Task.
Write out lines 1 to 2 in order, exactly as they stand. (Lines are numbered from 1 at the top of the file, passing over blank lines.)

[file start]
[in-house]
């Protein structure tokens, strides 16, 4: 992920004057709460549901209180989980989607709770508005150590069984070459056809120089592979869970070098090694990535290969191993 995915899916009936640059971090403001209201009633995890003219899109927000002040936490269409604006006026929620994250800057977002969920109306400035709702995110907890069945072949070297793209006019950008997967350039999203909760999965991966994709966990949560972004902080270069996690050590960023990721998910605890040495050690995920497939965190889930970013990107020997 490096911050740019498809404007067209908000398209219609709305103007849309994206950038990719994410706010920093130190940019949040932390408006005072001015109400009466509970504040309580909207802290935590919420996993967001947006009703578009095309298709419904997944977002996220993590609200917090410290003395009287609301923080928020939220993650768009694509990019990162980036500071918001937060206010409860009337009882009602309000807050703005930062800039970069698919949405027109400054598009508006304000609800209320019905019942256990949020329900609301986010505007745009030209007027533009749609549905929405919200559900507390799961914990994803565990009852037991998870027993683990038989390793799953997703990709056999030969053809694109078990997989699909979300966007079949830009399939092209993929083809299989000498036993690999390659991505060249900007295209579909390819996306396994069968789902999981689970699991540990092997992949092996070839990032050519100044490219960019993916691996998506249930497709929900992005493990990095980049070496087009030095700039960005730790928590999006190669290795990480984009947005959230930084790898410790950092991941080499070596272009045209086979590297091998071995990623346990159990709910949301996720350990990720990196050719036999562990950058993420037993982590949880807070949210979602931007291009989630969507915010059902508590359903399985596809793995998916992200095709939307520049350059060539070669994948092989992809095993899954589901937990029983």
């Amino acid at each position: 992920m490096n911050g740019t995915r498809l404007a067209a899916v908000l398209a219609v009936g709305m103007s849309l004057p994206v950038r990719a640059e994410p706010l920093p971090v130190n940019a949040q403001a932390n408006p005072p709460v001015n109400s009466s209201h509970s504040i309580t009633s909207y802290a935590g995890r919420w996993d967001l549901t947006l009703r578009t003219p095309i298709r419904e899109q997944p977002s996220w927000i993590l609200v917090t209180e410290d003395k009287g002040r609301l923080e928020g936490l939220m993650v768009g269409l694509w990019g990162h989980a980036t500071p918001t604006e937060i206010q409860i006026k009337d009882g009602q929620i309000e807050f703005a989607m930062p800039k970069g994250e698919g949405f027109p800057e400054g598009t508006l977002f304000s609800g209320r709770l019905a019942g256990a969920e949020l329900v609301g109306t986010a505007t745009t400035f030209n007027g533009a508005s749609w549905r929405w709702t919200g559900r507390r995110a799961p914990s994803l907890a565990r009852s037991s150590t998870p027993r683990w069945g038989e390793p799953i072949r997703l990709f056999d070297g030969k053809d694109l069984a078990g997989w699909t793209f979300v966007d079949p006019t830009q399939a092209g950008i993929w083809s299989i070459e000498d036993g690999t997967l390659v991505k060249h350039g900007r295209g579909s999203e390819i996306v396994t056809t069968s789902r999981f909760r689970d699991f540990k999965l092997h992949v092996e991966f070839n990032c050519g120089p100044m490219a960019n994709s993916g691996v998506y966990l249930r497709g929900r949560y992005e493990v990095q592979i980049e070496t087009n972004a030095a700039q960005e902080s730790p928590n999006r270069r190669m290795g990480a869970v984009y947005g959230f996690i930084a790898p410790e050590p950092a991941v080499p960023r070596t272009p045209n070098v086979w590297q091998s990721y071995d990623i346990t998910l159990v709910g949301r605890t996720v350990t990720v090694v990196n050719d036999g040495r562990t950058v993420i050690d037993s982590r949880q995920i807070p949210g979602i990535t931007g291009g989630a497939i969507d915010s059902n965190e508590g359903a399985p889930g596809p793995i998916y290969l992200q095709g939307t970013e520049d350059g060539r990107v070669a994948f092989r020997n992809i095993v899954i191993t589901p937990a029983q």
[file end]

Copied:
[in-house]
């Protein structure tokens, strides 16, 4: 992920004057709460549901209180989980989607709770508005150590069984070459056809120089592979869970070098090694990535290969191993 995915899916009936640059971090403001209201009633995890003219899109927000002040936490269409604006006026929620994250800057977002969920109306400035709702995110907890069945072949070297793209006019950008997967350039999203909760999965991966994709966990949560972004902080270069996690050590960023990721998910605890040495050690995920497939965190889930970013990107020997 490096911050740019498809404007067209908000398209219609709305103007849309994206950038990719994410706010920093130190940019949040932390408006005072001015109400009466509970504040309580909207802290935590919420996993967001947006009703578009095309298709419904997944977002996220993590609200917090410290003395009287609301923080928020939220993650768009694509990019990162980036500071918001937060206010409860009337009882009602309000807050703005930062800039970069698919949405027109400054598009508006304000609800209320019905019942256990949020329900609301986010505007745009030209007027533009749609549905929405919200559900507390799961914990994803565990009852037991998870027993683990038989390793799953997703990709056999030969053809694109078990997989699909979300966007079949830009399939092209993929083809299989000498036993690999390659991505060249900007295209579909390819996306396994069968789902999981689970699991540990092997992949092996070839990032050519100044490219960019993916691996998506249930497709929900992005493990990095980049070496087009030095700039960005730790928590999006190669290795990480984009947005959230930084790898410790950092991941080499070596272009045209086979590297091998071995990623346990159990709910949301996720350990990720990196050719036999562990950058993420037993982590949880807070949210979602931007291009989630969507915010059902508590359903399985596809793995998916992200095709939307520049350059060539070669994948092989992809095993899954589901937990029983």